Gut Inflammation May Lead To Mental Illness In Women, Study Finds

mbg Health Contributor By Gretchen Lidicker, M.S.
mbg Health Contributor
Gretchen Lidicker earned her master’s degree in physiology with a focus on alternative medicine from Georgetown University. She is the author of “CBD Oil Everyday Secrets” and “Magnesium Everyday Secrets.”

Image by Natalie Allen / Stocksy

You might already know a thing or two about the gut-brain connection and how the health of your microbiome—the community of microbes living in your digestive tract—affects aspects of your health like your immune system, your mood, and your energy levels. If you haven't read up on how the gut influences our health in myriad ways, it's about time you did! It seems like every week there's new research on the topic. Case in point: A new study showed that women with inflammatory bowel disease (IBD) are at greater risk of developing mental illness after giving birth.

The research, published in the journal Gut, showed that more than one-fifth of pregnant women with IBD developed a mental health disorder after they gave birth. IBD is an umbrella term that's used to describe dysfunctions of the gut like ulcerative colitis and Crohn's disease that cause ulceration, inflammation, and bleeding of the GI tract. The women were at increased risk for two of the main categories of mental health disorders, which include mood disorders like anxiety and depression and substance use disorders, such as opioid dependency. They did not show an increased risk of psychotic disorders, like schizophrenia.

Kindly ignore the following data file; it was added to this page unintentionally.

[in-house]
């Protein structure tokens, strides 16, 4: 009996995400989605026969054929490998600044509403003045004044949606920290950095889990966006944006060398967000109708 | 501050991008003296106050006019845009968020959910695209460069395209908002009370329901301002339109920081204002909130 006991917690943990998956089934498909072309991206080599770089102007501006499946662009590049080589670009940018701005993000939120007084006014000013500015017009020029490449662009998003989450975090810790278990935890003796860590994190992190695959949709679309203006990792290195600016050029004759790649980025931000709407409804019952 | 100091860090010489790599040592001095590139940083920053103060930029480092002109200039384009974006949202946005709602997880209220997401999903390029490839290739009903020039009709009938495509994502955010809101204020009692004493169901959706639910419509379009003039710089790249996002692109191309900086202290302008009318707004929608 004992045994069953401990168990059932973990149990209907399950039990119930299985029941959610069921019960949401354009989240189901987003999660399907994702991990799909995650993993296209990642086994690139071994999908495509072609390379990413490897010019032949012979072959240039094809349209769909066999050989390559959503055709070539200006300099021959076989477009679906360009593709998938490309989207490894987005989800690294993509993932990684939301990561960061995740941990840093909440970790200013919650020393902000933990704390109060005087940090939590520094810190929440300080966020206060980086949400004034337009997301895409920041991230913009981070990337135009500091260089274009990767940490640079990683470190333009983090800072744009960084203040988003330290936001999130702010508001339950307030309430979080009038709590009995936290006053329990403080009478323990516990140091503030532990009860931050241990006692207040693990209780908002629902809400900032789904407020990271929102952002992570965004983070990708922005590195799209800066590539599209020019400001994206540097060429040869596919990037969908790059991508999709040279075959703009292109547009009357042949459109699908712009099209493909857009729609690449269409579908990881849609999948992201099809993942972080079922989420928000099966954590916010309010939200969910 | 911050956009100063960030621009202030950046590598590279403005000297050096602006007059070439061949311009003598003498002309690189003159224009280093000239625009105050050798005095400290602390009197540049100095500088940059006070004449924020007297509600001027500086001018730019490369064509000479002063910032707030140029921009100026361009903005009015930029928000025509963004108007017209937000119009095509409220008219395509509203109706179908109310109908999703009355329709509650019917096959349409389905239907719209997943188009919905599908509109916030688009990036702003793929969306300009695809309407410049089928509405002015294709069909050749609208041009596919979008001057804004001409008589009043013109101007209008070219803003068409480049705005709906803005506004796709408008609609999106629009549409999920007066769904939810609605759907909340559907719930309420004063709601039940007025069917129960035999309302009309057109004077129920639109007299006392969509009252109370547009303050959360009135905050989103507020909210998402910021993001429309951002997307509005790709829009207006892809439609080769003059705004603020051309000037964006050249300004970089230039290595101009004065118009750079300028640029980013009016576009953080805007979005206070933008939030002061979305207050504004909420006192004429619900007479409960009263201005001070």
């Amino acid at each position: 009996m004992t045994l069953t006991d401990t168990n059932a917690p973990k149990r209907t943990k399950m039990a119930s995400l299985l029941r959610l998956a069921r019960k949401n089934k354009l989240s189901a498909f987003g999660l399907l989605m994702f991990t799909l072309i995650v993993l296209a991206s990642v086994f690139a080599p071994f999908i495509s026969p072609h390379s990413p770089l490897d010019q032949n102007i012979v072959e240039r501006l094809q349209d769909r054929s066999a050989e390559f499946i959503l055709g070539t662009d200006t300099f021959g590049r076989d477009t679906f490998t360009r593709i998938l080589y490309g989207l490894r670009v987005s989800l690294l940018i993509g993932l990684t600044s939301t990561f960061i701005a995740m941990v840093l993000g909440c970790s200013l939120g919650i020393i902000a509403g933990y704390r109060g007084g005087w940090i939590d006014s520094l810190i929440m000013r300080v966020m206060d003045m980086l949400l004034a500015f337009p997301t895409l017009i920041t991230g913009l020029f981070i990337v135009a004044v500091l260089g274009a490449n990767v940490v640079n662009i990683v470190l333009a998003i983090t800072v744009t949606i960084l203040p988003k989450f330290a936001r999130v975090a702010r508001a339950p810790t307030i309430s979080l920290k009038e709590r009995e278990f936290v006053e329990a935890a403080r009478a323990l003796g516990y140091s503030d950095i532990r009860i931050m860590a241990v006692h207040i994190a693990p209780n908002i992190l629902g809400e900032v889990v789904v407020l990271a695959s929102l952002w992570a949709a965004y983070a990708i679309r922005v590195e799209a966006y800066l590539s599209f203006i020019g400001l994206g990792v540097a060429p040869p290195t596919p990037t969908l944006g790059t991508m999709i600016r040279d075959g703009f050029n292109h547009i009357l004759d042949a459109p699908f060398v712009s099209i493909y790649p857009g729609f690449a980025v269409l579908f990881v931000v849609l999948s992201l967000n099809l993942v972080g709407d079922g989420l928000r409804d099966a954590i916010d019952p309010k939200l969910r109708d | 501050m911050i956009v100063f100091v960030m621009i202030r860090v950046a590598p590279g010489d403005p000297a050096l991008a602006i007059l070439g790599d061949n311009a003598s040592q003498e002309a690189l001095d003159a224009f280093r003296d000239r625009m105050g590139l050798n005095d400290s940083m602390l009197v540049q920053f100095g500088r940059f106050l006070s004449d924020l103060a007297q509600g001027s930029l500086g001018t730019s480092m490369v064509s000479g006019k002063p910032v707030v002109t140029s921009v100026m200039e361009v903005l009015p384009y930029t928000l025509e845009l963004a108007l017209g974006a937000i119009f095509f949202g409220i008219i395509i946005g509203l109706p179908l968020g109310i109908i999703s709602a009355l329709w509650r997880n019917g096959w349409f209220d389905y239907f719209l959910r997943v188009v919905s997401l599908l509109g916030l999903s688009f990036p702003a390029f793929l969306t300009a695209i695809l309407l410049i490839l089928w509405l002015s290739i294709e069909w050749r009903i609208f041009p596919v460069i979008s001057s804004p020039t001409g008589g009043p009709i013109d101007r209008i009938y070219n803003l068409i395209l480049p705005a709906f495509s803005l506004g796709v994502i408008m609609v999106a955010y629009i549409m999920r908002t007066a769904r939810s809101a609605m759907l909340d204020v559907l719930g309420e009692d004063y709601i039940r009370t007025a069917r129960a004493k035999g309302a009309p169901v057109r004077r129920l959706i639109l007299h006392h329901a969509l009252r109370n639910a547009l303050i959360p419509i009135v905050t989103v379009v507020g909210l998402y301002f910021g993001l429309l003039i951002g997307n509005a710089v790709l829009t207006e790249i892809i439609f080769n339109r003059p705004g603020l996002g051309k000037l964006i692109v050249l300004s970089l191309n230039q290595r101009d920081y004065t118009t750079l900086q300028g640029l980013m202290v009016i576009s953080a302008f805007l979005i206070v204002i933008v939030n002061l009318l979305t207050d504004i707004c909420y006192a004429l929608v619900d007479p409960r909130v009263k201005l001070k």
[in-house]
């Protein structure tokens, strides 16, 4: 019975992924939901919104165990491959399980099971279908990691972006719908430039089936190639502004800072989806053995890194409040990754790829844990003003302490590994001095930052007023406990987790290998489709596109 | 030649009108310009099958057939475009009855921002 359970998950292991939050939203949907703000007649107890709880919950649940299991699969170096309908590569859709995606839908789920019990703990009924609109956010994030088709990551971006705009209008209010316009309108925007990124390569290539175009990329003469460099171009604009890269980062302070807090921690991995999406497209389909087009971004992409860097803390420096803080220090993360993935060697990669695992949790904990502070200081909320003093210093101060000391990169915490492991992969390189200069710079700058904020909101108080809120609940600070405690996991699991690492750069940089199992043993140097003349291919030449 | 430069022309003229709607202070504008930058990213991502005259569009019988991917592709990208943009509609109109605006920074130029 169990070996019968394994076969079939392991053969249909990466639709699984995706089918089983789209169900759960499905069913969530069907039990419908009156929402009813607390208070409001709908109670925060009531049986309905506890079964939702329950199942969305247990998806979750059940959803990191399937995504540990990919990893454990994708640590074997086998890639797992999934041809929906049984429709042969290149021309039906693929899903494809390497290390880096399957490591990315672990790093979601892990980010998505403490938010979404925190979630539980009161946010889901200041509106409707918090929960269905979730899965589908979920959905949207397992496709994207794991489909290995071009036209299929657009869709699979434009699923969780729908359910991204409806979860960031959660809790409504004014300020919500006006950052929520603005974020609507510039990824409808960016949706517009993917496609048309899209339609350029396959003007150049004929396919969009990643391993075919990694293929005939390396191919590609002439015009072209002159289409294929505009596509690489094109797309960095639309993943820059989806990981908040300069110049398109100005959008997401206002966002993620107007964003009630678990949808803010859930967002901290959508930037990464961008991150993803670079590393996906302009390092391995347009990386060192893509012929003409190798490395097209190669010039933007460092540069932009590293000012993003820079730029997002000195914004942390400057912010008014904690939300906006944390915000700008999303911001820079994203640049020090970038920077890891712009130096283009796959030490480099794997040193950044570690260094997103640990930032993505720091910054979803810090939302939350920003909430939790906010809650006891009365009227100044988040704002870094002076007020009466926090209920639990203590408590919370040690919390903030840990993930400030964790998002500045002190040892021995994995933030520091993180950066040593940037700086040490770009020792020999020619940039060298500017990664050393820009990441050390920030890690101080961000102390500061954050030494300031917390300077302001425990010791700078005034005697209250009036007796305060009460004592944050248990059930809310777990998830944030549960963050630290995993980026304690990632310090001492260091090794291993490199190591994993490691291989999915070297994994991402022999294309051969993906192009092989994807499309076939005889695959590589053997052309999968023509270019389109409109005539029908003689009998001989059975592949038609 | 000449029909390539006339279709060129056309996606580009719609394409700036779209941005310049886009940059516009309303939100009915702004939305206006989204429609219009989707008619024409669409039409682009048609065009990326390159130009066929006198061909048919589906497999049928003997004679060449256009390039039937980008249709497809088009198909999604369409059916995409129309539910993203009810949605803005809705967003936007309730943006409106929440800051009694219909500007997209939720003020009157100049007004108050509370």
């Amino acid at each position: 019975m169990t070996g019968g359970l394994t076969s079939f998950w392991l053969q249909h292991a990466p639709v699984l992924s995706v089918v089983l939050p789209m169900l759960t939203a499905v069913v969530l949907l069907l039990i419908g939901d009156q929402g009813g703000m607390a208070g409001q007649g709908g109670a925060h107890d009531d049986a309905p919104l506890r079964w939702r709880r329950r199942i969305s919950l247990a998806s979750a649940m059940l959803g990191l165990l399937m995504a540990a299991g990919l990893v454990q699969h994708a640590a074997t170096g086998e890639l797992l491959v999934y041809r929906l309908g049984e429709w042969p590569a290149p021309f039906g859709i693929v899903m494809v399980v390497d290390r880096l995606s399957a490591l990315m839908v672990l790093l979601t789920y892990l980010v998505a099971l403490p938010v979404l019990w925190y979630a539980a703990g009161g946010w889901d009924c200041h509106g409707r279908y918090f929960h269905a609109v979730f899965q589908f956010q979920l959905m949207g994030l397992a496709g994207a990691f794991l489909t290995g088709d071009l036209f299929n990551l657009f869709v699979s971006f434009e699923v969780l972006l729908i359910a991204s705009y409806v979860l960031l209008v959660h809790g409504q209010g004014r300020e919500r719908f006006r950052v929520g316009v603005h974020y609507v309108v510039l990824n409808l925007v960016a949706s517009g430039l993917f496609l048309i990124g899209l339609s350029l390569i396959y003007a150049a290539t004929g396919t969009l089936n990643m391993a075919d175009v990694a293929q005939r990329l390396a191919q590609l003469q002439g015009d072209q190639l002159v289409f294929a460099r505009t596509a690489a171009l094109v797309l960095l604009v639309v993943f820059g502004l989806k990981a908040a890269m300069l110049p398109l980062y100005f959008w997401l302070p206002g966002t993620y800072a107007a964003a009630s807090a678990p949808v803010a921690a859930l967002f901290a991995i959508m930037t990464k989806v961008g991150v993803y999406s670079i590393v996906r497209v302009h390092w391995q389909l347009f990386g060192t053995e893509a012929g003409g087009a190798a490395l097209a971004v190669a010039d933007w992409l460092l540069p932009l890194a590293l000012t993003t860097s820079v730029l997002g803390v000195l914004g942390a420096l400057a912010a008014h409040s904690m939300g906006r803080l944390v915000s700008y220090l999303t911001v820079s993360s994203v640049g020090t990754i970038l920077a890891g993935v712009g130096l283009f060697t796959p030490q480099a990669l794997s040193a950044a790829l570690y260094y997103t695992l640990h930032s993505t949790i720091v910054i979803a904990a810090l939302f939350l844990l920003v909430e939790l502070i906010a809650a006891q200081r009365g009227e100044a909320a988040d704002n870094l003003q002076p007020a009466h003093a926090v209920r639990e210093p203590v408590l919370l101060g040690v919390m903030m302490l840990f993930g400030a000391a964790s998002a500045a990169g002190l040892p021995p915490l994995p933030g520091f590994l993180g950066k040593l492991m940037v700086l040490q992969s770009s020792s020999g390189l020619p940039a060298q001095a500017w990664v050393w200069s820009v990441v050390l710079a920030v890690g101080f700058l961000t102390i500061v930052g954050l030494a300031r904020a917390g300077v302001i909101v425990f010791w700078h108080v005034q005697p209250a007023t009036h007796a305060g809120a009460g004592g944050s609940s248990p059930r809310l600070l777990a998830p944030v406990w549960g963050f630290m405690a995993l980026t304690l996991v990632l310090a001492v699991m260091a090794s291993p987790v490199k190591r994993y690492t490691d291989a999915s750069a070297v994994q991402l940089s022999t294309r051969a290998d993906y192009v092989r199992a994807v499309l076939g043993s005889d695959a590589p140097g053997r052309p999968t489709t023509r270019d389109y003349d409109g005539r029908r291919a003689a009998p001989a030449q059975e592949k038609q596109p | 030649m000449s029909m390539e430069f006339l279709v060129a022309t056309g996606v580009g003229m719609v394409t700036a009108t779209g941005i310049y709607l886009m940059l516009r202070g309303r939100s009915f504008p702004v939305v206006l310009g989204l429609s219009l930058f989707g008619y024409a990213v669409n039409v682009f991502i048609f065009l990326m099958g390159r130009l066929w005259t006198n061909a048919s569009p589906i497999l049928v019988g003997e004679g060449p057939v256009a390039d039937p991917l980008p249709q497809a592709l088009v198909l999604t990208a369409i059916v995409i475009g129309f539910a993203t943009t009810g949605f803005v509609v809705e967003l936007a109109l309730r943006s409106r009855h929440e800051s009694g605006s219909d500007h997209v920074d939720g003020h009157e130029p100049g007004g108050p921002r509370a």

So what does this tell us? For one, that we need to pay more attention to the mental health of women with IBD, especially during and after pregnancy. According to Dr. Simone Vigod, lead author of the study and scientist at the Women's College Hospital Research Institute, "Women with IBD face increased health challenges during pregnancy and after giving birth, and it's not just physical challenges. We need to look at both the physical and mental health needs of women and ensure they are getting the best treatment and support." According to the authors of the study, both doctors and patients should be aware of this link so they can take preventive measures.

This study had very specific criteria, so you might be wondering how this applies to you if you don't have IBD. Well, it's just one more piece of evidence telling us to take care of our guts in order to protect other seemingly unrelated aspects of our health (because as it turns out, they're not that unrelated at all). So while you may not be living in Canada, pregnant, or suffering from IBD, we should all pay attention to new research that solidifies the connection between our gut health and mental health.

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